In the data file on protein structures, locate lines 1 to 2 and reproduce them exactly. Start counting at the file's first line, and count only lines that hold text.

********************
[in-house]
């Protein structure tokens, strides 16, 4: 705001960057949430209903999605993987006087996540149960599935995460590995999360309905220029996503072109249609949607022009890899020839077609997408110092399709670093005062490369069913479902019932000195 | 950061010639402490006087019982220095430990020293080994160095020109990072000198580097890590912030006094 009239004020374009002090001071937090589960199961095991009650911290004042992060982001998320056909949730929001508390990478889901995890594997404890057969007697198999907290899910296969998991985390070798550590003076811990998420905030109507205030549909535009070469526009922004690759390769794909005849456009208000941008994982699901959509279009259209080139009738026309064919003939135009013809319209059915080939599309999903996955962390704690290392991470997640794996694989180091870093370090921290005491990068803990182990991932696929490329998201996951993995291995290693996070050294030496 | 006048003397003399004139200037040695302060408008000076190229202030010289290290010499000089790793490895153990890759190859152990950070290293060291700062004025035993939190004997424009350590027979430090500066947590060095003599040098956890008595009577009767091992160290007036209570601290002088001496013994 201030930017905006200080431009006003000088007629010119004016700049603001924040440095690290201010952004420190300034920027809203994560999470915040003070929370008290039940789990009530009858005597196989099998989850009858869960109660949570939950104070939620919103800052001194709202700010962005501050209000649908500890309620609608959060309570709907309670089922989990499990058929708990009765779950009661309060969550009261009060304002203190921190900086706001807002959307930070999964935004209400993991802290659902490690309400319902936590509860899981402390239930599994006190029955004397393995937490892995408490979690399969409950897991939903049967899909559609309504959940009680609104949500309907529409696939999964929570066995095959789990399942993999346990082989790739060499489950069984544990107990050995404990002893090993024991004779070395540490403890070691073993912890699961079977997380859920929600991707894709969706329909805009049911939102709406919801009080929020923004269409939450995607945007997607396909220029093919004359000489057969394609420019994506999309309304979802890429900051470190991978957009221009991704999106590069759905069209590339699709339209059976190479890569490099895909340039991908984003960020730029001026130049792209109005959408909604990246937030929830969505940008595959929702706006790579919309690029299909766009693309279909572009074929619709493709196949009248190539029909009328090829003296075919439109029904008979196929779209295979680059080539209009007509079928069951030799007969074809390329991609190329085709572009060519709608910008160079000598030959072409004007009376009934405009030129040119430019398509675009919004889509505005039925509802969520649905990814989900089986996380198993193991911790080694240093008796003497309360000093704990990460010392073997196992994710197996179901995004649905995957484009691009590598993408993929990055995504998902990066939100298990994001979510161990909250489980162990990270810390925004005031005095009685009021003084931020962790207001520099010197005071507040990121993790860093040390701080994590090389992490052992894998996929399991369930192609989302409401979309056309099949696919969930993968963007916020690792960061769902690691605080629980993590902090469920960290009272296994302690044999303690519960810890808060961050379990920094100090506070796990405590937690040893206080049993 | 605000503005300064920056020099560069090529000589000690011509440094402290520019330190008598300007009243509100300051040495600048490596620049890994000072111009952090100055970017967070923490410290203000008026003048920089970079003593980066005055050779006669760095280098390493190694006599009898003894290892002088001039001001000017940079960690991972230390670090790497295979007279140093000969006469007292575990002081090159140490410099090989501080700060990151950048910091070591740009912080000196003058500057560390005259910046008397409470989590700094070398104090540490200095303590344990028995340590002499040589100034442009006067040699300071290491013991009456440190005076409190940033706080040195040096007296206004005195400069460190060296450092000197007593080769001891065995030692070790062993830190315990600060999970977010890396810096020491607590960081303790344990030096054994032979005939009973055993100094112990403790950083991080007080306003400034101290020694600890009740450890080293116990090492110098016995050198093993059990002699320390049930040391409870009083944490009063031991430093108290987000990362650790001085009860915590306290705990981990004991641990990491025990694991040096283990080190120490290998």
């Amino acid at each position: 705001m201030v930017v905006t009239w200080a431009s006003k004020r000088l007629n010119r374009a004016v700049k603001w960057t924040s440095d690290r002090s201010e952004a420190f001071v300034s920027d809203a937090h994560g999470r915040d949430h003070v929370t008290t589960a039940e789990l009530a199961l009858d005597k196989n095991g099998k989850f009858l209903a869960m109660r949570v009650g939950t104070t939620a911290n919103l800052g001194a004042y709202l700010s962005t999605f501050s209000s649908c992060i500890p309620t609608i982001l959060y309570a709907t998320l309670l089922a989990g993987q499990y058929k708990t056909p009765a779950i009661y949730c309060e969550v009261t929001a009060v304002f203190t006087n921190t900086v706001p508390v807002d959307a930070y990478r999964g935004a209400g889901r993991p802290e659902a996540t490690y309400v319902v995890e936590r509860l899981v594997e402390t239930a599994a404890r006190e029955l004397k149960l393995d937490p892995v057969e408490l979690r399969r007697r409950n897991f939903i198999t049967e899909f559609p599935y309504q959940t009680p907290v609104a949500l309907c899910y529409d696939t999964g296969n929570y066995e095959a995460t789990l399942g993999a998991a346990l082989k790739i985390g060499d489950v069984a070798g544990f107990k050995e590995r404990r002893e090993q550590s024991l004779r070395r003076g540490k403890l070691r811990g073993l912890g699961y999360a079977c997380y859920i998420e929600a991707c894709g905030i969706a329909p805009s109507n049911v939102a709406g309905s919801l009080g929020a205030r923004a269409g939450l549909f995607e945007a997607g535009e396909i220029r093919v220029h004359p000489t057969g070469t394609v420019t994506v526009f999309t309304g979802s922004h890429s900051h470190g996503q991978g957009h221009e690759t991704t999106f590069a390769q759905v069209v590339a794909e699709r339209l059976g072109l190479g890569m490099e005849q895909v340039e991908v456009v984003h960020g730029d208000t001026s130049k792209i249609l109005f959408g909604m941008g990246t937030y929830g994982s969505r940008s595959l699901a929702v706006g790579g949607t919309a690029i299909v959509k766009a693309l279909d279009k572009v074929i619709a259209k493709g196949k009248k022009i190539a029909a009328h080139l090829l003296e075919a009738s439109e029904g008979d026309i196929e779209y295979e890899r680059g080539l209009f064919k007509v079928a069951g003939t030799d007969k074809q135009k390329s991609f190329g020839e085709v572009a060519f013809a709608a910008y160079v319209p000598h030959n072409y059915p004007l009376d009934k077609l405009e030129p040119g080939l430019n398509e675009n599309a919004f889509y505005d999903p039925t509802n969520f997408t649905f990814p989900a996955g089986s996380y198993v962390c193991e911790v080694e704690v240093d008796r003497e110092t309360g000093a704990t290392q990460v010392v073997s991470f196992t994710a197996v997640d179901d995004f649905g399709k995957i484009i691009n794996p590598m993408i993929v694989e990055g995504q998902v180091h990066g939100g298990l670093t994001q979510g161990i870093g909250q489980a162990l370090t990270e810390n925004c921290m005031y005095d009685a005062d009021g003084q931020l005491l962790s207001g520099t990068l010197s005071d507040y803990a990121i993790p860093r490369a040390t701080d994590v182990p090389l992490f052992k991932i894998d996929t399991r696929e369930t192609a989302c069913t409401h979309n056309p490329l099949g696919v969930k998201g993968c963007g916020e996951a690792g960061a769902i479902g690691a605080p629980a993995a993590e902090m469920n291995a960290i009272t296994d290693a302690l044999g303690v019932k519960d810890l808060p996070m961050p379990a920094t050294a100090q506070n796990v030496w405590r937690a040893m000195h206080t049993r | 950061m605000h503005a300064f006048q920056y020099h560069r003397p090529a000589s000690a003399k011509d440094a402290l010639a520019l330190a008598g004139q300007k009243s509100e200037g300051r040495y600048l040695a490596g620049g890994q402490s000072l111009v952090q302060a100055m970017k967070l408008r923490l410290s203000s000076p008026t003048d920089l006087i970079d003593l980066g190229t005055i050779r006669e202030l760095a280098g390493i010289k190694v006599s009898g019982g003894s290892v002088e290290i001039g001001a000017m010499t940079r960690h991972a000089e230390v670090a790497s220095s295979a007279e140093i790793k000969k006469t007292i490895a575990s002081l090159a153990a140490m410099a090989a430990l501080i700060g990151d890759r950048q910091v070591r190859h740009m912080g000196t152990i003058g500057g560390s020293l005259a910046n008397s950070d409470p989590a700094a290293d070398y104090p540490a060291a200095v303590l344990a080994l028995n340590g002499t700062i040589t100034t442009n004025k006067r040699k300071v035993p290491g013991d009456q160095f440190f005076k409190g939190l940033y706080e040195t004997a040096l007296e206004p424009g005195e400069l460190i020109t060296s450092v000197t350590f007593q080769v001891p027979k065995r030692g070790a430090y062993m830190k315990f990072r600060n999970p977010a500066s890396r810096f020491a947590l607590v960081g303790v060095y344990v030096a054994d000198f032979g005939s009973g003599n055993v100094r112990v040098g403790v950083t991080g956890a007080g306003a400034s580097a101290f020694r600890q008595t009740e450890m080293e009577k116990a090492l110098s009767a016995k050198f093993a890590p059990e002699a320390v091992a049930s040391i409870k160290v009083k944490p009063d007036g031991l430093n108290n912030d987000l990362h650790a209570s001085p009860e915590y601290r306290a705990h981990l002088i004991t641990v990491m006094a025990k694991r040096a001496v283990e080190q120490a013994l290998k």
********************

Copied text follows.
[in-house]
């Protein structure tokens, strides 16, 4: 705001960057949430209903999605993987006087996540149960599935995460590995999360309905220029996503072109249609949607022009890899020839077609997408110092399709670093005062490369069913479902019932000195 | 950061010639402490006087019982220095430990020293080994160095020109990072000198580097890590912030006094 009239004020374009002090001071937090589960199961095991009650911290004042992060982001998320056909949730929001508390990478889901995890594997404890057969007697198999907290899910296969998991985390070798550590003076811990998420905030109507205030549909535009070469526009922004690759390769794909005849456009208000941008994982699901959509279009259209080139009738026309064919003939135009013809319209059915080939599309999903996955962390704690290392991470997640794996694989180091870093370090921290005491990068803990182990991932696929490329998201996951993995291995290693996070050294030496 | 006048003397003399004139200037040695302060408008000076190229202030010289290290010499000089790793490895153990890759190859152990950070290293060291700062004025035993939190004997424009350590027979430090500066947590060095003599040098956890008595009577009767091992160290007036209570601290002088001496013994 201030930017905006200080431009006003000088007629010119004016700049603001924040440095690290201010952004420190300034920027809203994560999470915040003070929370008290039940789990009530009858005597196989099998989850009858869960109660949570939950104070939620919103800052001194709202700010962005501050209000649908500890309620609608959060309570709907309670089922989990499990058929708990009765779950009661309060969550009261009060304002203190921190900086706001807002959307930070999964935004209400993991802290659902490690309400319902936590509860899981402390239930599994006190029955004397393995937490892995408490979690399969409950897991939903049967899909559609309504959940009680609104949500309907529409696939999964929570066995095959789990399942993999346990082989790739060499489950069984544990107990050995404990002893090993024991004779070395540490403890070691073993912890699961079977997380859920929600991707894709969706329909805009049911939102709406919801009080929020923004269409939450995607945007997607396909220029093919004359000489057969394609420019994506999309309304979802890429900051470190991978957009221009991704999106590069759905069209590339699709339209059976190479890569490099895909340039991908984003960020730029001026130049792209109005959408909604990246937030929830969505940008595959929702706006790579919309690029299909766009693309279909572009074929619709493709196949009248190539029909009328090829003296075919439109029904008979196929779209295979680059080539209009007509079928069951030799007969074809390329991609190329085709572009060519709608910008160079000598030959072409004007009376009934405009030129040119430019398509675009919004889509505005039925509802969520649905990814989900089986996380198993193991911790080694240093008796003497309360000093704990990460010392073997196992994710197996179901995004649905995957484009691009590598993408993929990055995504998902990066939100298990994001979510161990909250489980162990990270810390925004005031005095009685009021003084931020962790207001520099010197005071507040990121993790860093040390701080994590090389992490052992894998996929399991369930192609989302409401979309056309099949696919969930993968963007916020690792960061769902690691605080629980993590902090469920960290009272296994302690044999303690519960810890808060961050379990920094100090506070796990405590937690040893206080049993 | 605000503005300064920056020099560069090529000589000690011509440094402290520019330190008598300007009243509100300051040495600048490596620049890994000072111009952090100055970017967070923490410290203000008026003048920089970079003593980066005055050779006669760095280098390493190694006599009898003894290892002088001039001001000017940079960690991972230390670090790497295979007279140093000969006469007292575990002081090159140490410099090989501080700060990151950048910091070591740009912080000196003058500057560390005259910046008397409470989590700094070398104090540490200095303590344990028995340590002499040589100034442009006067040699300071290491013991009456440190005076409190940033706080040195040096007296206004005195400069460190060296450092000197007593080769001891065995030692070790062993830190315990600060999970977010890396810096020491607590960081303790344990030096054994032979005939009973055993100094112990403790950083991080007080306003400034101290020694600890009740450890080293116990090492110098016995050198093993059990002699320390049930040391409870009083944490009063031991430093108290987000990362650790001085009860915590306290705990981990004991641990990491025990694991040096283990080190120490290998």